As manufacturers return to a new normal for operations, the changes made to operating procedures in order to ensure safety and the flexibility during the pandemic have impacts beyond each immediate facility. These protocols attract the attention of shareholders and boards of directors and affect inventory supply chains and customer relationships. Considering all the potential ramifications, an ongoing, well-executed operational response to workforce safety can represent a source of competitive advantage for an organization and can garner wide-spread positive or negative attention.
Some of the top on-going challenges in managing production during the pandemic lie in the following critical areas:
- Ensuring workforce safety, whether for employees or contractors, is the first priority to ensure stability going forward. Organizations have addressed the numerous challenges to safety by increasing social distancing and decontamination protocols. Special attention also needs to be given to any contractors who may be working on site for the first time with little knowledge of equipment and processes.
- The development, deployment, and communication of new protocols must be clearly understood by all stakeholders including parts of the organization not subject to them. Unclear, fragmented, and not shared information can undermine the best of plans.
- The added safety protocols and concerns can overwhelm the capacity of management teams who are already stretched thin. It is a particular issue when the uncertainty of or changes to supply chains, product demand, maintenance procedures or other factors force managers to make decisions on emerging issues while staying within both safety protocols and plan/budget targets.
- The capture, analysis, and availability of new information and metrics via management information systems can enable the appropriate management of protocols and identification of future improvements.
Measuring the right things, the right way, at the right time — and communicating them appropriately — allows management to maintain control of the new protocols, eliminate unnecessary activity, make improvements and ensure that measures are maintained.
- The existence of certain business processes may not support the demands of the newly defined safe work environment. Organizations should continually evaluate (and if necessary, adjust and align) their business processes in order to remain safe and competitive. Misaligned processes will cause inefficiencies and could diminish safety. In most organizations, business processes are designed to enable normal day-to-day activities. They are generally not designed to cope with special cause events and other unusual demands that may arise.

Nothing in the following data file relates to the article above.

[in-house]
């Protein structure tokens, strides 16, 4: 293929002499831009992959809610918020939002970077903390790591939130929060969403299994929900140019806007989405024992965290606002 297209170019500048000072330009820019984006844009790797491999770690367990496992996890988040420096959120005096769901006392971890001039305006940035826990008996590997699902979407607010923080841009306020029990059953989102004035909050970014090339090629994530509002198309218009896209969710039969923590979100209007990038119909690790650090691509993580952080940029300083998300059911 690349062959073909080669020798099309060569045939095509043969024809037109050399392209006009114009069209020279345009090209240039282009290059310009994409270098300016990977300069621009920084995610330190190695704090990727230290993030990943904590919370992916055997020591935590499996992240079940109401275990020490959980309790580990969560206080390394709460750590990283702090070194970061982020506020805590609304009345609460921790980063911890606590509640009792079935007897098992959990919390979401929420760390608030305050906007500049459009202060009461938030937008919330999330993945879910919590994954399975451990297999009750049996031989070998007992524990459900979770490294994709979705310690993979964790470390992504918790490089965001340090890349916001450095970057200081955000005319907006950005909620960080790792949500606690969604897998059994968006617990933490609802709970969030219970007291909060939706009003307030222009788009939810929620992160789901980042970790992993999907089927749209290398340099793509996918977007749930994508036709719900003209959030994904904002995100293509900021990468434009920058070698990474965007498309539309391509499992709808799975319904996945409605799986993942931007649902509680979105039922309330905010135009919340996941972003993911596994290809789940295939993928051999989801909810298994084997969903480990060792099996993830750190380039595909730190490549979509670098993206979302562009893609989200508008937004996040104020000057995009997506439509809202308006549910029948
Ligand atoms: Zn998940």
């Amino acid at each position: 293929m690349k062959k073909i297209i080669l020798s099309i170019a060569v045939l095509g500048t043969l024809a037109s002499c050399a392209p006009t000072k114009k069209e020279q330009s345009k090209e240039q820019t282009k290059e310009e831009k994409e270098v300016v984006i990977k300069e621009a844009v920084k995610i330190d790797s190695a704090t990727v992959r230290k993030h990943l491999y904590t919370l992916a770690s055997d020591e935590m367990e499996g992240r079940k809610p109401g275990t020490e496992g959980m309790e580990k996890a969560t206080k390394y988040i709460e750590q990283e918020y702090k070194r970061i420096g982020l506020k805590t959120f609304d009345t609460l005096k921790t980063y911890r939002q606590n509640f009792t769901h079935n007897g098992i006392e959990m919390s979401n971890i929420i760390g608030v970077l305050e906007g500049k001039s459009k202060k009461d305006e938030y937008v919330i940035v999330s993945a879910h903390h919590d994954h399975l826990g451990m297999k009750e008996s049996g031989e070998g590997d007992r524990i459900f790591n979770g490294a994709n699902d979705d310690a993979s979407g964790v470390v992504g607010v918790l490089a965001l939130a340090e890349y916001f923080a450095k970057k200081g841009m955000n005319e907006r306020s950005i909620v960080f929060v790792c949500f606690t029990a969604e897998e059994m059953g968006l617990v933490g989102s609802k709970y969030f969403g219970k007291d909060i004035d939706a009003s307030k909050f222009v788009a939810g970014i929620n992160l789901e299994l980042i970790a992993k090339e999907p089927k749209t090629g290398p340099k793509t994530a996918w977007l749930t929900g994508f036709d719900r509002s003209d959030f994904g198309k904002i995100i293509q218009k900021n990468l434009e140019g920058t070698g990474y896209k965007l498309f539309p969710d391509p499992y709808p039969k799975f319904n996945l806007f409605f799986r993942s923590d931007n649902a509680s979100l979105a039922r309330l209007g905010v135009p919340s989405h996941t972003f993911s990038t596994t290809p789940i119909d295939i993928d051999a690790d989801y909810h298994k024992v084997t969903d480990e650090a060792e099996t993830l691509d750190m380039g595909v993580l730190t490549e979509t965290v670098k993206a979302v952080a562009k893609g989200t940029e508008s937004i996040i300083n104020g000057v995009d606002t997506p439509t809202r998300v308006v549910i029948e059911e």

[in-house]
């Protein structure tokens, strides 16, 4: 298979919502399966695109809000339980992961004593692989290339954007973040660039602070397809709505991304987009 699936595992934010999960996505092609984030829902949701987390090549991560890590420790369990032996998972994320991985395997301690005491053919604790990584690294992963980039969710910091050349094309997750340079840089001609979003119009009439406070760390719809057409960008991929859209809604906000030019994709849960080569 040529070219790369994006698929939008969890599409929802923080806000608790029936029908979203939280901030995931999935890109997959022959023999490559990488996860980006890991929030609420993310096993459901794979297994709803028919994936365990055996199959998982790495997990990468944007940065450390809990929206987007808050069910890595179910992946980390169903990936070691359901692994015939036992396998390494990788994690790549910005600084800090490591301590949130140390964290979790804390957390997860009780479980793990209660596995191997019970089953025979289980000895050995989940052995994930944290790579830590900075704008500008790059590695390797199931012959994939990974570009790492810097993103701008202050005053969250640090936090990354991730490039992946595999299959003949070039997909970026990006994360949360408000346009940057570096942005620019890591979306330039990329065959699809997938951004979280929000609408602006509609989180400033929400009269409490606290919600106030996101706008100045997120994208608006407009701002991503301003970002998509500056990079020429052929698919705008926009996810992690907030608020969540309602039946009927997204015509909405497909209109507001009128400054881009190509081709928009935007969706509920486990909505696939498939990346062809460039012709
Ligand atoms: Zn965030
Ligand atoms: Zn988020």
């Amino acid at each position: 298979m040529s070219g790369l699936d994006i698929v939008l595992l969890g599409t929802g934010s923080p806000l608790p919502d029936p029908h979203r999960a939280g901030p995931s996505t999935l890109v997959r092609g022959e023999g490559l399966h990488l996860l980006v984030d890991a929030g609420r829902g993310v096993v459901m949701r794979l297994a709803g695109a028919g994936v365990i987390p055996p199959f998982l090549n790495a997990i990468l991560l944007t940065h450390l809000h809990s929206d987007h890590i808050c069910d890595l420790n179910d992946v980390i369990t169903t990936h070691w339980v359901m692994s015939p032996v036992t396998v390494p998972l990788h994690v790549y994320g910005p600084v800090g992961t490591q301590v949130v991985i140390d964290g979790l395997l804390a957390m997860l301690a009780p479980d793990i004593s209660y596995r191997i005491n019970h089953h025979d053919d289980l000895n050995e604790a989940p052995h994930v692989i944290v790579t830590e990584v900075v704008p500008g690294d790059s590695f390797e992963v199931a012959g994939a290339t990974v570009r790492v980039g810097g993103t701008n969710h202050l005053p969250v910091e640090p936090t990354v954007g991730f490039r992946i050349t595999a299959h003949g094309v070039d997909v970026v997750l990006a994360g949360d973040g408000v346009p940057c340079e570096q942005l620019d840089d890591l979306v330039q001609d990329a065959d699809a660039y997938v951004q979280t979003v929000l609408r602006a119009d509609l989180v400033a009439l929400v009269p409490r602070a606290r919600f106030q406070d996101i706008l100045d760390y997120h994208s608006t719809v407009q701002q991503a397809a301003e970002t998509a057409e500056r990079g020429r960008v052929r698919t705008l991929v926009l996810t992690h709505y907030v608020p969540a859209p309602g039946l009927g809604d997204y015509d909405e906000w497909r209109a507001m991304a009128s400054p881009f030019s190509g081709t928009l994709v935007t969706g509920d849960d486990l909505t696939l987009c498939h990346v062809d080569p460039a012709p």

- Cost management and control are critical for ongoing sustainability. The existing reporting and control systems may not provide performance data based on the new or possibly evolving normal. A cost monitoring program that provides updated and timely data helps those charged with managing workforce safety and enhanced safety activities to make more informed choices on the right course of action.
- The coordination and management of complex resources is also critical. Your production staff, technical staff, corporate engineering, specialists, vendors, contractors, and government bodies (safety, environmental, etc.) are all stakeholders in the success of your operations. Added to this, changes in processes such as induction, training, material supply and equipment procurement need to be carefully evaluated with an eye towards safety and process changes.
- Companies have been asked to transform their organizations from reactive to proactive in regards to the virus. Shedding a reactive culture and moving towards anticipating and resolving issues before they impact is critical.
Every organization has a hero or two — people who are remembered for “saving the day.” The problem is that heroism is only required when the organization is already in trouble.
- Managing the expectations of diverse stakeholders is a priority. As noted previously, sustaining production during the pandemic is a whole-business event. Communication with indirect stakeholders must be considered to ensure that disruptions to and misinformation about protocols are avoided.
In our new normal, the foundation from which existing protocols were created may not always apply and should be tested to ensure the health of the business and a safe environment for employees to work. To successfully navigate the uncertainty presented during the pandemic requires a holistic approach to managing complex activities and relationships, and to addressing the challenges outlined above. The end result of this exercise will always point to a strong future for your organization.